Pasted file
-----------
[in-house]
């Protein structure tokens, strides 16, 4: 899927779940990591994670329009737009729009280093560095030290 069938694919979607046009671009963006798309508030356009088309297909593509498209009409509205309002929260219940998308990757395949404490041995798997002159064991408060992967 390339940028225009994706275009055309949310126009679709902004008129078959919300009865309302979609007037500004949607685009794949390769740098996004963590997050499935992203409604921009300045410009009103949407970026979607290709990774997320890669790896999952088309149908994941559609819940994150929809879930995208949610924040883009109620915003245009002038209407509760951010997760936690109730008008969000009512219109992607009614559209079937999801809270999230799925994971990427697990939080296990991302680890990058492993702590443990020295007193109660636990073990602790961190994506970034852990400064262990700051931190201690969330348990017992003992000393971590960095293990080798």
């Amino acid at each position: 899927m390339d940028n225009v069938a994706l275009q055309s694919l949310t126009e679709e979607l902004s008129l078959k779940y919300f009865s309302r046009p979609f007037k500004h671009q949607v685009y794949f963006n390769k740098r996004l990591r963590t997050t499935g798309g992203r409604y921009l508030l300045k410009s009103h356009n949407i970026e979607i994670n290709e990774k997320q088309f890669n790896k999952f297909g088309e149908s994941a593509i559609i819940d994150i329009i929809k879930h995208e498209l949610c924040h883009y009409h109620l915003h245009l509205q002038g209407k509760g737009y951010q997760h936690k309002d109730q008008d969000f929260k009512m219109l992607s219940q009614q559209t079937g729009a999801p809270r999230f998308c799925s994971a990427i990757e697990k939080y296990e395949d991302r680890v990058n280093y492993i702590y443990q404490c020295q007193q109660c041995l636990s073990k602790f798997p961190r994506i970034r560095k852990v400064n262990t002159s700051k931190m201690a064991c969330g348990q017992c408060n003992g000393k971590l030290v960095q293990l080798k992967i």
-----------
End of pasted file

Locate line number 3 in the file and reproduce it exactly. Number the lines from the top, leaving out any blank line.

């Amino acid at each position: 899927m390339d940028n225009v069938a994706l275009q055309s694919l949310t126009e679709e979607l902004s008129l078959k779940y919300f009865s309302r046009p979609f007037k500004h671009q949607v685009y794949f963006n390769k740098r996004l990591r963590t997050t499935g798309g992203r409604y921009l508030l300045k410009s009103h356009n949407i970026e979607i994670n290709e990774k997320q088309f890669n790896k999952f297909g088309e149908s994941a593509i559609i819940d994150i329009i929809k879930h995208e498209l949610c924040h883009y009409h109620l915003h245009l509205q002038g209407k509760g737009y951010q997760h936690k309002d109730q008008d969000f929260k009512m219109l992607s219940q009614q559209t079937g729009a999801p809270r999230f998308c799925s994971a990427i990757e697990k939080y296990e395949d991302r680890v990058n280093y492993i702590y443990q404490c020295q007193q109660c041995l636990s073990k602790f798997p961190r994506i970034r560095k852990v400064n262990t002159s700051k931190m201690a064991c969330g348990q017992c408060n003992g000393k971590l030290v960095q293990l080798k992967i």